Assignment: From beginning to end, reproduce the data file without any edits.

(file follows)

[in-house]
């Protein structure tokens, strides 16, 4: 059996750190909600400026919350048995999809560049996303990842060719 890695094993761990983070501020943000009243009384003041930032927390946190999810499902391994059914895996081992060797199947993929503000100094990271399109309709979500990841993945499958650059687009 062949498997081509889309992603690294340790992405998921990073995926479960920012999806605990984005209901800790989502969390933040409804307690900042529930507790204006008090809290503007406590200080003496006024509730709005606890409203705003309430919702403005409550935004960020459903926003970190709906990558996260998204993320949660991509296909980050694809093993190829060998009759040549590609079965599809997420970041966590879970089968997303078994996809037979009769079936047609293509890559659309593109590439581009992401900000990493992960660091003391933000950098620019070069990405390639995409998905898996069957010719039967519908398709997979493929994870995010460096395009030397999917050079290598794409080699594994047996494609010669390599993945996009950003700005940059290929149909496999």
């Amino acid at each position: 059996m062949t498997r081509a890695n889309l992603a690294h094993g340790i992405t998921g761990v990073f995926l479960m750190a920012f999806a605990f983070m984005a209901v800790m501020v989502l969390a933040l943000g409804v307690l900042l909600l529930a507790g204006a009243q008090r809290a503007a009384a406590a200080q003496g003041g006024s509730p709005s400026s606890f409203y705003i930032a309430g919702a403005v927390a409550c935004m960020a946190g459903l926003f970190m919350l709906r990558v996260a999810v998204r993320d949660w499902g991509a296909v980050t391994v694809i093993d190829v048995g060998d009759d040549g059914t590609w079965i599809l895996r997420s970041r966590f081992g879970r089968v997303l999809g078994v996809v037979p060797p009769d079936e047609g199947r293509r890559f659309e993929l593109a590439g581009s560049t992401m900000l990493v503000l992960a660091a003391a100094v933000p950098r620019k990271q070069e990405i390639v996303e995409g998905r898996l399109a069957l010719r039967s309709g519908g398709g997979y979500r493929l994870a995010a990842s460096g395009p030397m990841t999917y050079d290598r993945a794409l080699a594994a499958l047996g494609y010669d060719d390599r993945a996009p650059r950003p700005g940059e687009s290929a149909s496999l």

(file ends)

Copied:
[in-house]
């Protein structure tokens, strides 16, 4: 059996750190909600400026919350048995999809560049996303990842060719 890695094993761990983070501020943000009243009384003041930032927390946190999810499902391994059914895996081992060797199947993929503000100094990271399109309709979500990841993945499958650059687009 062949498997081509889309992603690294340790992405998921990073995926479960920012999806605990984005209901800790989502969390933040409804307690900042529930507790204006008090809290503007406590200080003496006024509730709005606890409203705003309430919702403005409550935004960020459903926003970190709906990558996260998204993320949660991509296909980050694809093993190829060998009759040549590609079965599809997420970041966590879970089968997303078994996809037979009769079936047609293509890559659309593109590439581009992401900000990493992960660091003391933000950098620019070069990405390639995409998905898996069957010719039967519908398709997979493929994870995010460096395009030397999917050079290598794409080699594994047996494609010669390599993945996009950003700005940059290929149909496999």
């Amino acid at each position: 059996m062949t498997r081509a890695n889309l992603a690294h094993g340790i992405t998921g761990v990073f995926l479960m750190a920012f999806a605990f983070m984005a209901v800790m501020v989502l969390a933040l943000g409804v307690l900042l909600l529930a507790g204006a009243q008090r809290a503007a009384a406590a200080q003496g003041g006024s509730p709005s400026s606890f409203y705003i930032a309430g919702a403005v927390a409550c935004m960020a946190g459903l926003f970190m919350l709906r990558v996260a999810v998204r993320d949660w499902g991509a296909v980050t391994v694809i093993d190829v048995g060998d009759d040549g059914t590609w079965i599809l895996r997420s970041r966590f081992g879970r089968v997303l999809g078994v996809v037979p060797p009769d079936e047609g199947r293509r890559f659309e993929l593109a590439g581009s560049t992401m900000l990493v503000l992960a660091a003391a100094v933000p950098r620019k990271q070069e990405i390639v996303e995409g998905r898996l399109a069957l010719r039967s309709g519908g398709g997979y979500r493929l994870a995010a990842s460096g395009p030397m990841t999917y050079d290598r993945a794409l080699a594994a499958l047996g494609y010669d060719d390599r993945a996009p650059r950003p700005g940059e687009s290929a149909s496999l």